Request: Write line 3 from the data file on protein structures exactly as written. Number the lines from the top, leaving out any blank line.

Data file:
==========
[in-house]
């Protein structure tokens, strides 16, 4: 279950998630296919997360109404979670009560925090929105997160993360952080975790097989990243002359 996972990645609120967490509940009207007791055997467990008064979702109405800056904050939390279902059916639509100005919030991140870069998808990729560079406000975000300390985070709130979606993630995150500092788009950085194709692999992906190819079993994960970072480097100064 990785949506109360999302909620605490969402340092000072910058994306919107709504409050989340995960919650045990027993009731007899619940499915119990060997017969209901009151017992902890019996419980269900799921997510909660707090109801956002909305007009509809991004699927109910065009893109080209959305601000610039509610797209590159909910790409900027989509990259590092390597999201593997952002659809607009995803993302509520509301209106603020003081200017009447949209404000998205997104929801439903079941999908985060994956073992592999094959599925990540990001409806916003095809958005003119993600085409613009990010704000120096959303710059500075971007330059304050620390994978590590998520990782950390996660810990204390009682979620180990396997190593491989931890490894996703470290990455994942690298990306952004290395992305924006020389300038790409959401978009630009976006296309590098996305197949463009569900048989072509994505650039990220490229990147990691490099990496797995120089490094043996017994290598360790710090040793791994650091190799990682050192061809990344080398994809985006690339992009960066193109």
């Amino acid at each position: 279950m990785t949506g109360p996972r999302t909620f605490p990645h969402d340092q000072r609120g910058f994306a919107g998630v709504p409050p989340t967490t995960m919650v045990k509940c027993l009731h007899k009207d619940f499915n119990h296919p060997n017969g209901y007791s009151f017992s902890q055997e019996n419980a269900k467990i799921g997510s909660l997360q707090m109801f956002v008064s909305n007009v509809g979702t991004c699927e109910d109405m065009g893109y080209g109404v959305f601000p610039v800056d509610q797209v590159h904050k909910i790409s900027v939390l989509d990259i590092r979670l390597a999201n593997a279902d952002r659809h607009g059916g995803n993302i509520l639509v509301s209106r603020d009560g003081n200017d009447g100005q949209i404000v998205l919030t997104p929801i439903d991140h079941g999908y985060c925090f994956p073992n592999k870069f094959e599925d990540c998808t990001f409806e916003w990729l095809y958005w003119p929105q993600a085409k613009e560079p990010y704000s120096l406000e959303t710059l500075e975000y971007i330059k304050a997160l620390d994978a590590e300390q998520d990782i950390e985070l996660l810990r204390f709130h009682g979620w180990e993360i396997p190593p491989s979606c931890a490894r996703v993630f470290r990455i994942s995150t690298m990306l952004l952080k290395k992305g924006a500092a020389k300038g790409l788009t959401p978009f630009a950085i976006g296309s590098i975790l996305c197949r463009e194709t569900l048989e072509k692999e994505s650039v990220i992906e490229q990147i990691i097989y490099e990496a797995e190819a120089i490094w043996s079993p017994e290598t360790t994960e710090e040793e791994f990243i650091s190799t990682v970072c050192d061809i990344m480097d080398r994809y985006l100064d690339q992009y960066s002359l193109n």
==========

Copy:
């Amino acid at each position: 279950m990785t949506g109360p996972r999302t909620f605490p990645h969402d340092q000072r609120g910058f994306a919107g998630v709504p409050p989340t967490t995960m919650v045990k509940c027993l009731h007899k009207d619940f499915n119990h296919p060997n017969g209901y007791s009151f017992s902890q055997e019996n419980a269900k467990i799921g997510s909660l997360q707090m109801f956002v008064s909305n007009v509809g979702t991004c699927e109910d109405m065009g893109y080209g109404v959305f601000p610039v800056d509610q797209v590159h904050k909910i790409s900027v939390l989509d990259i590092r979670l390597a999201n593997a279902d952002r659809h607009g059916g995803n993302i509520l639509v509301s209106r603020d009560g003081n200017d009447g100005q949209i404000v998205l919030t997104p929801i439903d991140h079941g999908y985060c925090f994956p073992n592999k870069f094959e599925d990540c998808t990001f409806e916003w990729l095809y958005w003119p929105q993600a085409k613009e560079p990010y704000s120096l406000e959303t710059l500075e975000y971007i330059k304050a997160l620390d994978a590590e300390q998520d990782i950390e985070l996660l810990r204390f709130h009682g979620w180990e993360i396997p190593p491989s979606c931890a490894r996703v993630f470290r990455i994942s995150t690298m990306l952004l952080k290395k992305g924006a500092a020389k300038g790409l788009t959401p978009f630009a950085i976006g296309s590098i975790l996305c197949r463009e194709t569900l048989e072509k692999e994505s650039v990220i992906e490229q990147i990691i097989y490099e990496a797995e190819a120089i490094w043996s079993p017994e290598t360790t994960e710090e040793e791994f990243i650091s190799t990682v970072c050192d061809i990344m480097d080398r994809y985006l100064d690339q992009y960066s002359l193109n």